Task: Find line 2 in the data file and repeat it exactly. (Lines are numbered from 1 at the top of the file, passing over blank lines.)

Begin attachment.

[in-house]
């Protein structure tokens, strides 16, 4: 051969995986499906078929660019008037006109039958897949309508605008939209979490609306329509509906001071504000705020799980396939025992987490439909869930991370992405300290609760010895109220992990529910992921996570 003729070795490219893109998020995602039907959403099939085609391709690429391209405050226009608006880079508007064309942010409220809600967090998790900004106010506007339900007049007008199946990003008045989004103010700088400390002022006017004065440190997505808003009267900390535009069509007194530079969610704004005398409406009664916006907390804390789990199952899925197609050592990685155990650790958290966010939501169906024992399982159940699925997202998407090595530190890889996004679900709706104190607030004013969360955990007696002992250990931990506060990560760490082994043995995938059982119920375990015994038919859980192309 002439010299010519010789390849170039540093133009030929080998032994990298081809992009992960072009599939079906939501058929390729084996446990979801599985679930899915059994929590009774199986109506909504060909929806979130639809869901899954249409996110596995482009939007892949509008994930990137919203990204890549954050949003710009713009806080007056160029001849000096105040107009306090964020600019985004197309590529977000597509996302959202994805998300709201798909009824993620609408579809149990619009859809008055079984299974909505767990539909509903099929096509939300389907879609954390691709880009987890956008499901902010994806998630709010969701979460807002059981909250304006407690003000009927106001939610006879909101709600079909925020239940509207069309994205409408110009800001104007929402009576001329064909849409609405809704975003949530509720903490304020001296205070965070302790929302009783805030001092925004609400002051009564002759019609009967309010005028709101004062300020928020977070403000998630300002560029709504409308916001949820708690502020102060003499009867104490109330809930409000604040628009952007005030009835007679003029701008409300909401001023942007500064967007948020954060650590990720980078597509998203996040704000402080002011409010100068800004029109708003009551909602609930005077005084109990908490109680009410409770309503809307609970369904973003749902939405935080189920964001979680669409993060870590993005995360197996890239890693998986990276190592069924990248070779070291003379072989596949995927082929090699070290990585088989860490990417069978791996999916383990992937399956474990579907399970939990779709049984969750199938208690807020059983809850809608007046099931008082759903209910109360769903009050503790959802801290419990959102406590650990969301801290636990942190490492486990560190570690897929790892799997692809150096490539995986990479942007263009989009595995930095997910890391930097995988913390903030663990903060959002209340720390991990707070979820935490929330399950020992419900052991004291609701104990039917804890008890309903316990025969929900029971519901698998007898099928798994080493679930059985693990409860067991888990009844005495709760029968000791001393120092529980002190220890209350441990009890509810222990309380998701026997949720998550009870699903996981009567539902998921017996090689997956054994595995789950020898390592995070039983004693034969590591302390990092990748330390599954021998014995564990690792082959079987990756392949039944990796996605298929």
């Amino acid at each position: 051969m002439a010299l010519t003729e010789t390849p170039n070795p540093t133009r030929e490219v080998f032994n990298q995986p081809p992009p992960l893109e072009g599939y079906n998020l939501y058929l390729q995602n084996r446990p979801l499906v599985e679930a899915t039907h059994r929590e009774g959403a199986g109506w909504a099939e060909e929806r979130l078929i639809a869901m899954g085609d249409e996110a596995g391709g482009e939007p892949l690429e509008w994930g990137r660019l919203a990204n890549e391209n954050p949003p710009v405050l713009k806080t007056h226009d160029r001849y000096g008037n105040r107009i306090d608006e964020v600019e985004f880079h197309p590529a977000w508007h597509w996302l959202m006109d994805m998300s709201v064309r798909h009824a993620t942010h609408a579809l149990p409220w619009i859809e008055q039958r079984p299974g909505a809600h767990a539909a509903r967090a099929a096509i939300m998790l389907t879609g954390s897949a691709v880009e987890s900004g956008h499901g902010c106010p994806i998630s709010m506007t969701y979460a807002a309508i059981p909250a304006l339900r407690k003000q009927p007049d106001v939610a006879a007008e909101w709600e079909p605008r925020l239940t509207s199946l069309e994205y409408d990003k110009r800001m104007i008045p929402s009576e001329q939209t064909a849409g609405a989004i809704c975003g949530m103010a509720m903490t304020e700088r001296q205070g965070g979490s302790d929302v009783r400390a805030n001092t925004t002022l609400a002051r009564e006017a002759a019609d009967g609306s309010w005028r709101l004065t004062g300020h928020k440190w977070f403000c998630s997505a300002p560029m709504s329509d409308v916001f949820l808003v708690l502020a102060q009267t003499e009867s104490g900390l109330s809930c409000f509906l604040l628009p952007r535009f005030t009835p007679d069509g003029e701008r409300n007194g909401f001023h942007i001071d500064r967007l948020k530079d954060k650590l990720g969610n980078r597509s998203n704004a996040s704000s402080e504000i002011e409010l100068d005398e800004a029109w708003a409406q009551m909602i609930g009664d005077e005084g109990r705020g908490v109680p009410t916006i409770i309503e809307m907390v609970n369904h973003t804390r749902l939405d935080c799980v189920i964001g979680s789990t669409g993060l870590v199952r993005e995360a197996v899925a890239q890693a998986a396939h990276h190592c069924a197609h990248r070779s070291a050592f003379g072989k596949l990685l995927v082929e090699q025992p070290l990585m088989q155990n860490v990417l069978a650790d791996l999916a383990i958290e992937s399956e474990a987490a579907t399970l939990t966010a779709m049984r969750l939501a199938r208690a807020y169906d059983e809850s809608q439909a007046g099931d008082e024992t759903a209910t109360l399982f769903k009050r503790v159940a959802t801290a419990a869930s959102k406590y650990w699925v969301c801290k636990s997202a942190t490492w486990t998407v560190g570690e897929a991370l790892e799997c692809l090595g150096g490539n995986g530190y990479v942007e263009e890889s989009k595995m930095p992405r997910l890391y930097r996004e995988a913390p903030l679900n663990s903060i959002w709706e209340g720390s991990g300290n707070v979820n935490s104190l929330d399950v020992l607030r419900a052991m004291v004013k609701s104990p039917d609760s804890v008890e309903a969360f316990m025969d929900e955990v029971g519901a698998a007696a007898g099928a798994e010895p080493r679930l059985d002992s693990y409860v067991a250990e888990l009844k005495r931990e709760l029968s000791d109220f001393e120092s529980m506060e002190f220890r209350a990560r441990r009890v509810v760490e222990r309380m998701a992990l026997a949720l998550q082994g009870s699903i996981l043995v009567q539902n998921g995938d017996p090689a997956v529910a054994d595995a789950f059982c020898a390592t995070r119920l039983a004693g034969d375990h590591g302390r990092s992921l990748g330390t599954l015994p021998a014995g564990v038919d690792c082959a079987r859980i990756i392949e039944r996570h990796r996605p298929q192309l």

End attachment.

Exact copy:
């Protein structure tokens, strides 16, 4: 051969995986499906078929660019008037006109039958897949309508605008939209979490609306329509509906001071504000705020799980396939025992987490439909869930991370992405300290609760010895109220992990529910992921996570 003729070795490219893109998020995602039907959403099939085609391709690429391209405050226009608006880079508007064309942010409220809600967090998790900004106010506007339900007049007008199946990003008045989004103010700088400390002022006017004065440190997505808003009267900390535009069509007194530079969610704004005398409406009664916006907390804390789990199952899925197609050592990685155990650790958290966010939501169906024992399982159940699925997202998407090595530190890889996004679900709706104190607030004013969360955990007696002992250990931990506060990560760490082994043995995938059982119920375990015994038919859980192309 002439010299010519010789390849170039540093133009030929080998032994990298081809992009992960072009599939079906939501058929390729084996446990979801599985679930899915059994929590009774199986109506909504060909929806979130639809869901899954249409996110596995482009939007892949509008994930990137919203990204890549954050949003710009713009806080007056160029001849000096105040107009306090964020600019985004197309590529977000597509996302959202994805998300709201798909009824993620609408579809149990619009859809008055079984299974909505767990539909509903099929096509939300389907879609954390691709880009987890956008499901902010994806998630709010969701979460807002059981909250304006407690003000009927106001939610006879909101709600079909925020239940509207069309994205409408110009800001104007929402009576001329064909849409609405809704975003949530509720903490304020001296205070965070302790929302009783805030001092925004609400002051009564002759019609009967309010005028709101004062300020928020977070403000998630300002560029709504409308916001949820708690502020102060003499009867104490109330809930409000604040628009952007005030009835007679003029701008409300909401001023942007500064967007948020954060650590990720980078597509998203996040704000402080002011409010100068800004029109708003009551909602609930005077005084109990908490109680009410409770309503809307609970369904973003749902939405935080189920964001979680669409993060870590993005995360197996890239890693998986990276190592069924990248070779070291003379072989596949995927082929090699070290990585088989860490990417069978791996999916383990992937399956474990579907399970939990779709049984969750199938208690807020059983809850809608007046099931008082759903209910109360769903009050503790959802801290419990959102406590650990969301801290636990942190490492486990560190570690897929790892799997692809150096490539995986990479942007263009989009595995930095997910890391930097995988913390903030663990903060959002209340720390991990707070979820935490929330399950020992419900052991004291609701104990039917804890008890309903316990025969929900029971519901698998007898099928798994080493679930059985693990409860067991888990009844005495709760029968000791001393120092529980002190220890209350441990009890509810222990309380998701026997949720998550009870699903996981009567539902998921017996090689997956054994595995789950020898390592995070039983004693034969590591302390990092990748330390599954021998014995564990690792082959079987990756392949039944990796996605298929």